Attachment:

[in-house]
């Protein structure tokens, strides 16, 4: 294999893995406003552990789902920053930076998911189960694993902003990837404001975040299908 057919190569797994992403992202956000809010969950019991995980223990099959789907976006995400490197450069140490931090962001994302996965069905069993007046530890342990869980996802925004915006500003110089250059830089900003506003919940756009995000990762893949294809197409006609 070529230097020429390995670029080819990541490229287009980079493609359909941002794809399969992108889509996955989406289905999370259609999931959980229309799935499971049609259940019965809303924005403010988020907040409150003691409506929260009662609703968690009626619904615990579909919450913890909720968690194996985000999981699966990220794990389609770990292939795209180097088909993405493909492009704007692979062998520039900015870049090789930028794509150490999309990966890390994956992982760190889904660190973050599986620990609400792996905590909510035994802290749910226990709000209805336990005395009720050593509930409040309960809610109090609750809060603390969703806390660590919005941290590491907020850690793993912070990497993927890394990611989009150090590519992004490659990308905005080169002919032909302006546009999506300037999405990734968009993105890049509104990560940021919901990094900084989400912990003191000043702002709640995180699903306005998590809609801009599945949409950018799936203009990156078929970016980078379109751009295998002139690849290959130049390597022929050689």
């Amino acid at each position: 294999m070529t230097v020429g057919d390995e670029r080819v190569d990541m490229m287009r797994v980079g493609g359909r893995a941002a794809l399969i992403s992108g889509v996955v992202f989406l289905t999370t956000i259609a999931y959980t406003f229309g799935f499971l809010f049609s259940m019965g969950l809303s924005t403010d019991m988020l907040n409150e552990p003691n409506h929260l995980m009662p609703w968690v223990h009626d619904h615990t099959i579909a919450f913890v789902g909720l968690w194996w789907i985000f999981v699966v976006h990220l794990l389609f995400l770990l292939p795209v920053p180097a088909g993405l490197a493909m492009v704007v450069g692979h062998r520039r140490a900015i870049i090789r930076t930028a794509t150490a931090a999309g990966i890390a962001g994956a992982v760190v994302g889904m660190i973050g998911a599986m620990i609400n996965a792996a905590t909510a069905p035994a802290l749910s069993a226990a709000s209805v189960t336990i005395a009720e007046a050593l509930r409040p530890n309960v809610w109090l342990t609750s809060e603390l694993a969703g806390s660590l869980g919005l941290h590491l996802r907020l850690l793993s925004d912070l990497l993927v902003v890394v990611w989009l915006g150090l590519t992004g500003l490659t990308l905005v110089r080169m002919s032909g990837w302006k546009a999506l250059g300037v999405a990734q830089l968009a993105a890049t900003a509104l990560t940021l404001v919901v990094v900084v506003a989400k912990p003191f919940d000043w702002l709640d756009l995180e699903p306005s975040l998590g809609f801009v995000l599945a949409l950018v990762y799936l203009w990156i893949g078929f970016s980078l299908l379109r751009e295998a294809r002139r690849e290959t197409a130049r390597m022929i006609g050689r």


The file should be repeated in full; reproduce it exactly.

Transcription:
[in-house]
């Protein structure tokens, strides 16, 4: 294999893995406003552990789902920053930076998911189960694993902003990837404001975040299908 057919190569797994992403992202956000809010969950019991995980223990099959789907976006995400490197450069140490931090962001994302996965069905069993007046530890342990869980996802925004915006500003110089250059830089900003506003919940756009995000990762893949294809197409006609 070529230097020429390995670029080819990541490229287009980079493609359909941002794809399969992108889509996955989406289905999370259609999931959980229309799935499971049609259940019965809303924005403010988020907040409150003691409506929260009662609703968690009626619904615990579909919450913890909720968690194996985000999981699966990220794990389609770990292939795209180097088909993405493909492009704007692979062998520039900015870049090789930028794509150490999309990966890390994956992982760190889904660190973050599986620990609400792996905590909510035994802290749910226990709000209805336990005395009720050593509930409040309960809610109090609750809060603390969703806390660590919005941290590491907020850690793993912070990497993927890394990611989009150090590519992004490659990308905005080169002919032909302006546009999506300037999405990734968009993105890049509104990560940021919901990094900084989400912990003191000043702002709640995180699903306005998590809609801009599945949409950018799936203009990156078929970016980078379109751009295998002139690849290959130049390597022929050689």
């Amino acid at each position: 294999m070529t230097v020429g057919d390995e670029r080819v190569d990541m490229m287009r797994v980079g493609g359909r893995a941002a794809l399969i992403s992108g889509v996955v992202f989406l289905t999370t956000i259609a999931y959980t406003f229309g799935f499971l809010f049609s259940m019965g969950l809303s924005t403010d019991m988020l907040n409150e552990p003691n409506h929260l995980m009662p609703w968690v223990h009626d619904h615990t099959i579909a919450f913890v789902g909720l968690w194996w789907i985000f999981v699966v976006h990220l794990l389609f995400l770990l292939p795209v920053p180097a088909g993405l490197a493909m492009v704007v450069g692979h062998r520039r140490a900015i870049i090789r930076t930028a794509t150490a931090a999309g990966i890390a962001g994956a992982v760190v994302g889904m660190i973050g998911a599986m620990i609400n996965a792996a905590t909510a069905p035994a802290l749910s069993a226990a709000s209805v189960t336990i005395a009720e007046a050593l509930r409040p530890n309960v809610w109090l342990t609750s809060e603390l694993a969703g806390s660590l869980g919005l941290h590491l996802r907020l850690l793993s925004d912070l990497l993927v902003v890394v990611w989009l915006g150090l590519t992004g500003l490659t990308l905005v110089r080169m002919s032909g990837w302006k546009a999506l250059g300037v999405a990734q830089l968009a993105a890049t900003a509104l990560t940021l404001v919901v990094v900084v506003a989400k912990p003191f919940d000043w702002l709640d756009l995180e699903p306005s975040l998590g809609f801009v995000l599945a949409l950018v990762y799936l203009w990156i893949g078929f970016s980078l299908l379109r751009e295998a294809r002139r690849e290959t197409a130049r390597m022929i006609g050689r």